This post may contain affiliate links. Read my disclosure policy.
This easy Air Fryer Gluten Free Donuts recipe makes the best homemade glazed donuts in the world! They are golden, light, and fluffy and the glaze is smooth and sweet. And guess what? They’re fried without any oil!
Craving chocolate? Try these Gluten Free Chocolate Donuts, baked and covered with chocolate icing!
Easy Gluten Free Glazed Donuts
Move over, Krispy Kreme!
Soft on the outside and fluffy on the inside, these donuts have got it all. They’re made with gluten-free yeast dough and covered in a classic vanilla glaze. Waking up to one of these donuts will make anyone a morning person! They’re that good.
The key to a perfect homemade donut is adding the right amount of flour and the rising time of the dough. For this recipe, you’ll want to have a slightly wet and tacky dough that you work a little on the board to make it smooth. Then cut out your donuts and let them rise under a damp cloth before air frying them. While a double rise is necessary with traditional baked goods, it isn’t necessary for fluffy, tender gluten free donuts that no one will be able to resist!
Why Use an Air Fryer for Donuts?
A deep-fried feel without any oil involved? That alone is reason enough to use an Air Fryer for homemade donuts! The Air Fryer’s convection technology fries up flawless donuts every time.
The outside of these donuts is perfectly crisp, while the inside is tender and fluffy. So you’re getting the feel of traditional deep-fried donuts without all the extra calories. Plus, you don’t have to stand in front of a bubbling pot of hot oil to make these. Air Fryer Donuts truly are the easiest way to make homemade donuts.
What You’ll Need
You really don’t need much to make these donuts. The dough is simple, and the glaze only uses 4 ingredients!
For the Donuts
- 1:1 Gluten-Free Flour: This recipe has been tested with King Arthur Measure for Measure Gluten Free Flour. You should expect similar results with Bob’s Red Mill 1-to-1 Gluten Free Baking Blend. Or regular all-purpose flour, if not gluten-free.
- Granulated Sugar
- Instant Yeast: Not active dry yeast.
- Milk: Or a milk substitute. You’ll want it warm, about 110°F.
- Unsalted Butter: Melted, some for the dough and some for brushing over the donuts.
- Egg: Or flaxseed, for vegan.
For the Glaze
- Unsalted Butter: Melted.
- Vanilla Extract
- Powdered Sugar
- Milk: A little bit of milk will help bring your glaze to the right consistency.
How to Make Gluten Free Donuts in the Air Fryer
Making homemade donuts is just a matter of preparing the dough, letting it rise, then firing up your Air Fryer. It’s super simple!
Make the dough: In a stand mixer fitted with a dough hook, add 2 1/2 cups of the flour, sugar, yeast, salt, milk, melted butter, and egg. Start the mixer at low speed and mix together until combined. Add 1/4 cup of the remaining flour and continue mixing for another 5-7 minutes. The dough should be sticky, but not wet, though it might still stick to the side of the bowl a bit. If needed, mix in a little more flour a tablespoon at a time but don’t let it get too thick or dry. It should still be tacky.
Note: If you are using regular all-purpose flour, you’ll want to cover the bowl and let it rise until doubled in size at the point. You can do this with gluten free flour, but it doesn’t make a huge difference in the final results, and, in fact, the single-rise donuts do tend to turn out fluffier.
Shape Donuts: Scoop the dough out onto a floured surface, then dust the top of the dough with flour. Gently knead and work the dough just until it is smooth and pliable but still tacky. Roll the dough out into a rectangular shape and cut out the donuts using a round cookie cutter about 3 inches in diameter. Use a smaller round cutter to cut the center out. Place the donuts and the centers onto a parchment-lined baking sheet.
Let the Donuts Rise: Place the baking sheet in a warm area. I like to use an oven that I’ve set at “Keep Warm” and then turned off when I put the donuts inside. Loosely cover with a damp cloth and let rise until puffy, about 25-35 minutes. You do not want them to overproof. You’ll know this is happening if you start to see the surface of the dough split.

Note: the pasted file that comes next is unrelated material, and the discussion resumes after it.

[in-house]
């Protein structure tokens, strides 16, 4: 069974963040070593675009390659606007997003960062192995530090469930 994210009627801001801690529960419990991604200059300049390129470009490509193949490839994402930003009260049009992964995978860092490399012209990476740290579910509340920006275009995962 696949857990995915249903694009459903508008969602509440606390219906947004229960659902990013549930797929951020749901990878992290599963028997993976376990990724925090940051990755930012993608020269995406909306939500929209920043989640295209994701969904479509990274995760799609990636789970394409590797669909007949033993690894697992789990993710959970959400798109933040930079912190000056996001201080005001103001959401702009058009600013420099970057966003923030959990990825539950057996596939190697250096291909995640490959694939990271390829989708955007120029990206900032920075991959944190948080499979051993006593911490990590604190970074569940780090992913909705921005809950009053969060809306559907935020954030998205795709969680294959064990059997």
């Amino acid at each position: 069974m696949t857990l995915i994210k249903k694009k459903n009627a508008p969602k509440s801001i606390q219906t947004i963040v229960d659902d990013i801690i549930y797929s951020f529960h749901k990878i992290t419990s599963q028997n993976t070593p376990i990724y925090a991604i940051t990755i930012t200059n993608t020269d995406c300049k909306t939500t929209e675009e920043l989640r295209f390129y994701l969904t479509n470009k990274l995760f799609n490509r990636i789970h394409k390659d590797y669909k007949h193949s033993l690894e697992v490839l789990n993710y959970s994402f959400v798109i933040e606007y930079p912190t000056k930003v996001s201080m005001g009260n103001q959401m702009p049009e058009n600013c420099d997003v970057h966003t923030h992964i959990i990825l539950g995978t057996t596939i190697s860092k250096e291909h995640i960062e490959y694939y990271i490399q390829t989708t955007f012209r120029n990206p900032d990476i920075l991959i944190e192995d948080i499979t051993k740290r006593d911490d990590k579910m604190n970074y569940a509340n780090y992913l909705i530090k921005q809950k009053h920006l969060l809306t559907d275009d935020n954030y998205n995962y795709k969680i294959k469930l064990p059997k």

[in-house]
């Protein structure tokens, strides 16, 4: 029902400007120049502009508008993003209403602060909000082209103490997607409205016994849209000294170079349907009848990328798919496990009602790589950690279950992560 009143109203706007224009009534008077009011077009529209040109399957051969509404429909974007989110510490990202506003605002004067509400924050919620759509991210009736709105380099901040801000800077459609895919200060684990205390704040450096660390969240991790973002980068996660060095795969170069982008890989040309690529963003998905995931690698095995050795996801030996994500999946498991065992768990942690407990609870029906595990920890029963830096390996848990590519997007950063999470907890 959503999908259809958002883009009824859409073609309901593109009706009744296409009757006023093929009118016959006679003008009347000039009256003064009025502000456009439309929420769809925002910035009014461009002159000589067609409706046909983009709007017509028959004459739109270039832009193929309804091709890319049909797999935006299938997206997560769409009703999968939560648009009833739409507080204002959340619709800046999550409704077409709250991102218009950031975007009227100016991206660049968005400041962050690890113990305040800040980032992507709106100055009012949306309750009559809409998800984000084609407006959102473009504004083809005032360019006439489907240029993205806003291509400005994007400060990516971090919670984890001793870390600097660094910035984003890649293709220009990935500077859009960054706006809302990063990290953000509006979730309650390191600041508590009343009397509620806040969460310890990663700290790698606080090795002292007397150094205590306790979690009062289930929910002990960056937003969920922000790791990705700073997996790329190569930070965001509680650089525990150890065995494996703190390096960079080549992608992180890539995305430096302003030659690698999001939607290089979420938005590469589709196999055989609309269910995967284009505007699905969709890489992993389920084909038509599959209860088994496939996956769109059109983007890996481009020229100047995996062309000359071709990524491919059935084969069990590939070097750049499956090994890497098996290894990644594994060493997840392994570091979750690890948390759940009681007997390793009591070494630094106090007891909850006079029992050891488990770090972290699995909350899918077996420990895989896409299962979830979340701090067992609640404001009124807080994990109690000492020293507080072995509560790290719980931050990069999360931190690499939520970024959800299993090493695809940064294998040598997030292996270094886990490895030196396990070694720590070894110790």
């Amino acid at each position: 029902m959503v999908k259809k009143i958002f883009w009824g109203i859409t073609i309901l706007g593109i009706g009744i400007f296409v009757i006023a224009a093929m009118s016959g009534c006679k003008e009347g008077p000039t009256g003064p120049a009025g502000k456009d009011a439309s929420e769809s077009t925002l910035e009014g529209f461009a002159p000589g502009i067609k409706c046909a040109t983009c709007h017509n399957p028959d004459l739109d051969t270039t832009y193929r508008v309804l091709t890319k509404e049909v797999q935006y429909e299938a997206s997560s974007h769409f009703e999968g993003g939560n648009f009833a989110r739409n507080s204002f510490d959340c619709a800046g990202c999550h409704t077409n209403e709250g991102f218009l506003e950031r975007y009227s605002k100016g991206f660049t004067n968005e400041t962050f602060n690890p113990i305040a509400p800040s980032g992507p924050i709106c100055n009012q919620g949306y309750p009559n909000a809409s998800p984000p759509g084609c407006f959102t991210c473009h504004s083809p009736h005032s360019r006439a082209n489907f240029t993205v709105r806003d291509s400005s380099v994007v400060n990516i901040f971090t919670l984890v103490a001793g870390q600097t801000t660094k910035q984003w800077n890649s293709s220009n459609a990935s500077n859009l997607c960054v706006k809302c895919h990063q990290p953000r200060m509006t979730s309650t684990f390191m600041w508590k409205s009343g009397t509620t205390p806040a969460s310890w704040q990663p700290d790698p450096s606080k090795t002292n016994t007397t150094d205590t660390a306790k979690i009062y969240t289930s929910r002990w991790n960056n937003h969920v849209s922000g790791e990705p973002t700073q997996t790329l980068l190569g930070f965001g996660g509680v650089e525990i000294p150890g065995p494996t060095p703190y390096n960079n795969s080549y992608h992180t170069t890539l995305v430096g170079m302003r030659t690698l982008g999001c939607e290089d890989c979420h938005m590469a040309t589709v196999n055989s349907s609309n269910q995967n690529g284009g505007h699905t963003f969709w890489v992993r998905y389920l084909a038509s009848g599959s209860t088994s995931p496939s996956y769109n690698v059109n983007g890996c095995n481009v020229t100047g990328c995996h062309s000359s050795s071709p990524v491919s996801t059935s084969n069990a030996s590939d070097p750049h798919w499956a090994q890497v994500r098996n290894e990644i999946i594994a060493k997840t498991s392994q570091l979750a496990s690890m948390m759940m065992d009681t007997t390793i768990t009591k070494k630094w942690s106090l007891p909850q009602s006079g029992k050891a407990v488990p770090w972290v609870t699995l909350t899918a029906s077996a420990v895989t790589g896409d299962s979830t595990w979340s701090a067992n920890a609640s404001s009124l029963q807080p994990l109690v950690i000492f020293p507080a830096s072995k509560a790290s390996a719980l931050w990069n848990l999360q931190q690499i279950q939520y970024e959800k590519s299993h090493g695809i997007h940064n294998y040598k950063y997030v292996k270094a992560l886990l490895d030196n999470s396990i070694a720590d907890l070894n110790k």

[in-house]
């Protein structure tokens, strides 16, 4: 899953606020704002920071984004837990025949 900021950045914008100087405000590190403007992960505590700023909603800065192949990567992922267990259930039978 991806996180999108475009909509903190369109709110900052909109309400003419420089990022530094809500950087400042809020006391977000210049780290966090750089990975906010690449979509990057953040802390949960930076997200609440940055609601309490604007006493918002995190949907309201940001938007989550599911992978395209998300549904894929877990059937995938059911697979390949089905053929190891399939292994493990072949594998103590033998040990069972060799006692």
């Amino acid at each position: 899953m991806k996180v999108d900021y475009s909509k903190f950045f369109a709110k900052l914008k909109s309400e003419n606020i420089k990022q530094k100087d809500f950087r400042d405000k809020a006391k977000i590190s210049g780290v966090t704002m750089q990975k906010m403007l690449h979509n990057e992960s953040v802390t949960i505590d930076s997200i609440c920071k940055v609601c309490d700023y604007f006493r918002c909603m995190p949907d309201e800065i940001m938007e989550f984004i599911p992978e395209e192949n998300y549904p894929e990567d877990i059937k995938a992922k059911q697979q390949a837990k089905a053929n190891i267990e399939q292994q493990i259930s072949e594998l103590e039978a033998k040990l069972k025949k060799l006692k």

Prep Air Fryer: Preheat the Air Fryer to 350ºF and spray the basket with non-stick spray.
Brush with Butter & Fry: Lightly brush the donuts with butter and cook them for 5 minutes, or until golden.
How to Make & Use the Donut Glaze
This glorious glaze comes together in a snap while your dough is frying. Here’s how to make it and put it on your donuts!
- Combine Ingredients: Combine all the ingredients for the glaze in a small bowl, adding more milk if needed.
- Dip Donuts: Use a fork to dip the warm donuts into the glaze, then place them on a wire rack to allow excess glaze to drip off.
Tips for Success
For guaranteed perfection, follow these quick tips for making donuts in the Air Fryer.
- Measure Flour Accurately: Instead of scooping out your flour with the measuring cup itself, add spoonfuls of flour to the cup and level it with a butter knife. This way, your flour won’t pack down and cause you to use too much.
- Don’t Add Too Much Flour: Gluten free doughs would always be a bit wetter than you expect. Too wet, and then you let it rice, it will not have a smooth surface, but too much flour leads to very dense donuts. The dough should be very soft, but smooth. It will hold together, but you have to handle it carefully.
- Flour Work Surface: Before you roll out the dough and shape the donuts, make sure you sprinkle flour generously over your work surface. This will prevent the dough from sticking to the surface when you try to lift it.
- Enjoy Right Away or Warm Slightly: The donuts have the best texture while they are still warm. When baking with gluten free yeast doughs, the final product will be light and fluffy while still warm, but can get dense as it cools. So if your donuts have cooled, pop them in the microwave for a few seconds, just enough to “fluff” them up again.
How to Store Gluten Free Donuts
As mentioned, these donuts are best served about 10 minutes after the glaze is added. But they can be stored and saved for later as well! Leftover donuts will stay good for a day or two at room temperature, and are even better if you give them a few seconds in the microwave. Just make sure they’re stored in an airtight container.
This recipe gives you those classic, bakery-style glazed donuts. But there are tons of ways to dress them up and make them different!
- Coat with Cinnamon Sugar: Instead of coating your donuts with the homemade glaze, you can cover them in a mixture of cinnamon and sugar. If the cinnamon sugar isn’t sticking to the donuts, brush them with a little more butter before dipping them in.
- Top with Chocolate: You can also give them a dip in this Easy Fudge Sauce or try the glaze from these Gluten Free Chocolate Donuts.